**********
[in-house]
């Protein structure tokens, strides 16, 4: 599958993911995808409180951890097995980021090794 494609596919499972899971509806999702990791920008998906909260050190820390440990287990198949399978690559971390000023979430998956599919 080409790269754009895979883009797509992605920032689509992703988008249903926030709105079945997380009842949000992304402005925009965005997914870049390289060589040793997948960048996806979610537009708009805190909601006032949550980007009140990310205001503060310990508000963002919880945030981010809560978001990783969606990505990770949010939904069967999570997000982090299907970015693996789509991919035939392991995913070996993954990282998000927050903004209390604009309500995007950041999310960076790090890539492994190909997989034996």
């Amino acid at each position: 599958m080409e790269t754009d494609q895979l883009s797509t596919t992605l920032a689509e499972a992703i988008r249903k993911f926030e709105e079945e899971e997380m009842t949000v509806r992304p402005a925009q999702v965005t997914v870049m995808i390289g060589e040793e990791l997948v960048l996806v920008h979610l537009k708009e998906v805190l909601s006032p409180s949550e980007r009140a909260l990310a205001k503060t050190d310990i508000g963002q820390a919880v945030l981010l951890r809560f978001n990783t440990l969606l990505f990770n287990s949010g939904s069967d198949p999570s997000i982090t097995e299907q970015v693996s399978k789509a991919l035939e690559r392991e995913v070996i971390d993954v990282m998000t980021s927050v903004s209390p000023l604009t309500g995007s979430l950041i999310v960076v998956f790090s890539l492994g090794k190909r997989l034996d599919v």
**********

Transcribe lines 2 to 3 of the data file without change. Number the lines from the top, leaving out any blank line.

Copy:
């Protein structure tokens, strides 16, 4: 599958993911995808409180951890097995980021090794 494609596919499972899971509806999702990791920008998906909260050190820390440990287990198949399978690559971390000023979430998956599919 080409790269754009895979883009797509992605920032689509992703988008249903926030709105079945997380009842949000992304402005925009965005997914870049390289060589040793997948960048996806979610537009708009805190909601006032949550980007009140990310205001503060310990508000963002919880945030981010809560978001990783969606990505990770949010939904069967999570997000982090299907970015693996789509991919035939392991995913070996993954990282998000927050903004209390604009309500995007950041999310960076790090890539492994190909997989034996």
């Amino acid at each position: 599958m080409e790269t754009d494609q895979l883009s797509t596919t992605l920032a689509e499972a992703i988008r249903k993911f926030e709105e079945e899971e997380m009842t949000v509806r992304p402005a925009q999702v965005t997914v870049m995808i390289g060589e040793e990791l997948v960048l996806v920008h979610l537009k708009e998906v805190l909601s006032p409180s949550e980007r009140a909260l990310a205001k503060t050190d310990i508000g963002q820390a919880v945030l981010l951890r809560f978001n990783t440990l969606l990505f990770n287990s949010g939904s069967d198949p999570s997000i982090t097995e299907q970015v693996s399978k789509a991919l035939e690559r392991e995913v070996i971390d993954v990282m998000t980021s927050v903004s209390p000023l604009t309500g995007s979430l950041i999310v960076v998956f790090s890539l492994g090794k190909r997989l034996d599919v």